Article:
An Ecommerce Future, Ready or Not
In this blog, An Ecommerce Future, ready or not. We have shopped online a ton during the pandemic, and some of those habits will stick. But I suspect our more e-commerce lives will have unintended consequences. Buying online might become pricier or less convenient, we might need to rethink fast deliveries, and our neighborhoods may look different. Some possibilities to get us thinking about how our shopping budgets and habits could shift.
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Buying online might become pricier or less convenient, we might need to rethink fast deliveries, and our neighborhoods may look different.
Mini warehouses might pop up everywhere: If more of us are ordering online, companies might opt to open more small package distribution hubs closer to where people live to provide faster deliveries. But that will mean more spots where delivery trucks move in and out, increasing traffic, noise and pollution.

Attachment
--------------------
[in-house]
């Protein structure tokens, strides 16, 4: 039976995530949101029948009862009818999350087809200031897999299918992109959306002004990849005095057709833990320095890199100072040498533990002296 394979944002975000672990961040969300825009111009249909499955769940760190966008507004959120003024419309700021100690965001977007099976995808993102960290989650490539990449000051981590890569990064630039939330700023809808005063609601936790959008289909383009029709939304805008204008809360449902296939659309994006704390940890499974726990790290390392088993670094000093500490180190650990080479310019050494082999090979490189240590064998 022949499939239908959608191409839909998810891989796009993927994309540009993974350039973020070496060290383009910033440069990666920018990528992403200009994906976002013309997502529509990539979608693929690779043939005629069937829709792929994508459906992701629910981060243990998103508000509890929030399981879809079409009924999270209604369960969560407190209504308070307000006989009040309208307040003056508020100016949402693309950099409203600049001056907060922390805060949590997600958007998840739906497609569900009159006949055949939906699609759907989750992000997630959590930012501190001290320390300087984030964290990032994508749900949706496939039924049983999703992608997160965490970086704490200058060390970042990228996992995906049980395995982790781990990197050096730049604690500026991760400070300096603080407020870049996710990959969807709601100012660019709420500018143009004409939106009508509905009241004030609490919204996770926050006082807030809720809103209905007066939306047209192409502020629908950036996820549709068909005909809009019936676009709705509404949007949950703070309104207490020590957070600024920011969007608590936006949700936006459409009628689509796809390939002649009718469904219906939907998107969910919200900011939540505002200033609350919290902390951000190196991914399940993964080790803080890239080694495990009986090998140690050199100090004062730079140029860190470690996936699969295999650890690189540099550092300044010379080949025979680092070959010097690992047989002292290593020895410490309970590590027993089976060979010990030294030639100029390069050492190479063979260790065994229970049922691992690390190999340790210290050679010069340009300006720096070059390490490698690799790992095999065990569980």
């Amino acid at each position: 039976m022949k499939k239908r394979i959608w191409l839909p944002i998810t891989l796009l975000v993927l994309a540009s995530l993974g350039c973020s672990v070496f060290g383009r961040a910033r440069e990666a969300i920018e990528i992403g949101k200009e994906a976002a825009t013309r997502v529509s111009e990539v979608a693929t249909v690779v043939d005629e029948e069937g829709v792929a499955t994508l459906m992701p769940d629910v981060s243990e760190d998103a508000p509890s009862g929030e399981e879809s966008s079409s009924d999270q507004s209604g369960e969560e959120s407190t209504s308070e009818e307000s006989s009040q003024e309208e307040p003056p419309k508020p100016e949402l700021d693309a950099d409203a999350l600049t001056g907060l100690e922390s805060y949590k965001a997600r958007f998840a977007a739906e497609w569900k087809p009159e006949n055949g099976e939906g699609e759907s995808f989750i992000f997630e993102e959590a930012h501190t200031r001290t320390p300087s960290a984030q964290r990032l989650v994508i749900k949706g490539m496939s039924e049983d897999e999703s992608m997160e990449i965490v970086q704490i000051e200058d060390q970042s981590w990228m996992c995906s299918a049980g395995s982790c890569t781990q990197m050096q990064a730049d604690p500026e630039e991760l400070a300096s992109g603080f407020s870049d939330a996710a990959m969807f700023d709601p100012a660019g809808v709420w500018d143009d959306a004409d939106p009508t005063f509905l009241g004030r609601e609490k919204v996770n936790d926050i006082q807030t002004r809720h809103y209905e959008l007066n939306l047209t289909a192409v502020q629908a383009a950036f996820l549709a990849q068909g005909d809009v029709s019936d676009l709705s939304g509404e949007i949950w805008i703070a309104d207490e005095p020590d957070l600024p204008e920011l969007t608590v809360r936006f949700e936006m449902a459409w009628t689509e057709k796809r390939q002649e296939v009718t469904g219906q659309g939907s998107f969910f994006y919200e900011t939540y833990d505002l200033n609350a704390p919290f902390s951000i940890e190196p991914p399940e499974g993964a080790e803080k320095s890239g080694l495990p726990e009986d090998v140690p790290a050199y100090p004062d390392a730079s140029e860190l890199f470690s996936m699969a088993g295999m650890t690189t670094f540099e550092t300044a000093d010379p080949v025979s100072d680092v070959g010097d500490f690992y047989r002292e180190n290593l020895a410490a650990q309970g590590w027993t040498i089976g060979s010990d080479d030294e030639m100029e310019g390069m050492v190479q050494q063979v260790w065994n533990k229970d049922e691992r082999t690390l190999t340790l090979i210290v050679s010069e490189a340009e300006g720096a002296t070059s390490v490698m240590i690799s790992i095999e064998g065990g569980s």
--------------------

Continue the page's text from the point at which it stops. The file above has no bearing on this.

So far, we haven’t consistently planned roads, airspace and neighborhoods for more home deliveries. But in the future, cities and towns could impose costs and restrictions on deliveries, like congestion fees or requiring clustered deliveries instead of allowing trucks to drive into the same housing development multiple times a day. Ecommerce Future, ready or not.
Shortages might continue: One of the myriad reasons we’re having trouble finding toilet paper and pasta online is that Target and Amazon limit the quantity of products they stow in warehouses. That saves them money when shopping behaviors are predictable, but it leaves less flexibility when demand spikes unexpectedly.
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If coronavirus hot spots pop up occasionally, it’s possible isolated product shortages will continue. Or if e-commerce companies permanently decide to keep more products on hand, that could increase costs for the companies and for us.
Fast delivery might cost more: Most online shopping companies hate the cost and headaches of fast shipping, and it’s not great for the environment either, said Sucharita Kodali, who studies the e-commerce industry for Forrester Research.
Companies could seize this moment when they must invest more in e-commerce and we’re thinking about our shopping habits to retrain us. We might be forced to consider the cost and consequence of that heavy bottle of laundry detergent.
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